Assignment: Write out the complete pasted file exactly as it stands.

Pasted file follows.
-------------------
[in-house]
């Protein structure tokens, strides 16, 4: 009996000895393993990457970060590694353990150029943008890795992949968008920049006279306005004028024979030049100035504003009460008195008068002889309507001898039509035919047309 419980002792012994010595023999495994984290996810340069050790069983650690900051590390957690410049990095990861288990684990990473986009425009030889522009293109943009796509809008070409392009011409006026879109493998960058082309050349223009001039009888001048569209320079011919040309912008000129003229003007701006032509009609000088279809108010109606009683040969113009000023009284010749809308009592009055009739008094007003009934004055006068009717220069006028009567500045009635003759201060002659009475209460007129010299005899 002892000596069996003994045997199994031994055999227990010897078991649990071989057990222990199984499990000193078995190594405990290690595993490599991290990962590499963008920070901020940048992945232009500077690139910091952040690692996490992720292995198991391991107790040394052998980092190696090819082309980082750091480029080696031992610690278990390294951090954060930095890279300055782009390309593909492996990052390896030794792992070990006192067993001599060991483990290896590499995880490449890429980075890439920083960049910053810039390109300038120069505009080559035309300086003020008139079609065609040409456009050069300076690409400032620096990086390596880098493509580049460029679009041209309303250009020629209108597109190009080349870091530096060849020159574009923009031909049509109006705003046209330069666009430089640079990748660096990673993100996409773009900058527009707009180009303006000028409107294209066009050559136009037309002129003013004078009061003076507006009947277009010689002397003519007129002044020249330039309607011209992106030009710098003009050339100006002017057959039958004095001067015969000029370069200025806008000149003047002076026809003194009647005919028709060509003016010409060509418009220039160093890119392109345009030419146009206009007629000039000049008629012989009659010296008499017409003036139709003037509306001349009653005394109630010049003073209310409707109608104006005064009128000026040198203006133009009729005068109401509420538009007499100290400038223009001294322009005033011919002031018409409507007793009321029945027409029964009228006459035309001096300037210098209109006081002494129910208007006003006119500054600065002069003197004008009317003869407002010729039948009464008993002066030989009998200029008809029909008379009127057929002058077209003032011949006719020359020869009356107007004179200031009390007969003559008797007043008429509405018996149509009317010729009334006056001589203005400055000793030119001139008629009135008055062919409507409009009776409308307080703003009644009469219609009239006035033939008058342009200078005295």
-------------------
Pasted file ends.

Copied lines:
[in-house]
């Protein structure tokens, strides 16, 4: 009996000895393993990457970060590694353990150029943008890795992949968008920049006279306005004028024979030049100035504003009460008195008068002889309507001898039509035919047309 419980002792012994010595023999495994984290996810340069050790069983650690900051590390957690410049990095990861288990684990990473986009425009030889522009293109943009796509809008070409392009011409006026879109493998960058082309050349223009001039009888001048569209320079011919040309912008000129003229003007701006032509009609000088279809108010109606009683040969113009000023009284010749809308009592009055009739008094007003009934004055006068009717220069006028009567500045009635003759201060002659009475209460007129010299005899 002892000596069996003994045997199994031994055999227990010897078991649990071989057990222990199984499990000193078995190594405990290690595993490599991290990962590499963008920070901020940048992945232009500077690139910091952040690692996490992720292995198991391991107790040394052998980092190696090819082309980082750091480029080696031992610690278990390294951090954060930095890279300055782009390309593909492996990052390896030794792992070990006192067993001599060991483990290896590499995880490449890429980075890439920083960049910053810039390109300038120069505009080559035309300086003020008139079609065609040409456009050069300076690409400032620096990086390596880098493509580049460029679009041209309303250009020629209108597109190009080349870091530096060849020159574009923009031909049509109006705003046209330069666009430089640079990748660096990673993100996409773009900058527009707009180009303006000028409107294209066009050559136009037309002129003013004078009061003076507006009947277009010689002397003519007129002044020249330039309607011209992106030009710098003009050339100006002017057959039958004095001067015969000029370069200025806008000149003047002076026809003194009647005919028709060509003016010409060509418009220039160093890119392109345009030419146009206009007629000039000049008629012989009659010296008499017409003036139709003037509306001349009653005394109630010049003073209310409707109608104006005064009128000026040198203006133009009729005068109401509420538009007499100290400038223009001294322009005033011919002031018409409507007793009321029945027409029964009228006459035309001096300037210098209109006081002494129910208007006003006119500054600065002069003197004008009317003869407002010729039948009464008993002066030989009998200029008809029909008379009127057929002058077209003032011949006719020359020869009356107007004179200031009390007969003559008797007043008429509405018996149509009317010729009334006056001589203005400055000793030119001139008629009135008055062919409507409009009776409308307080703003009644009469219609009239006035033939008058342009200078005295």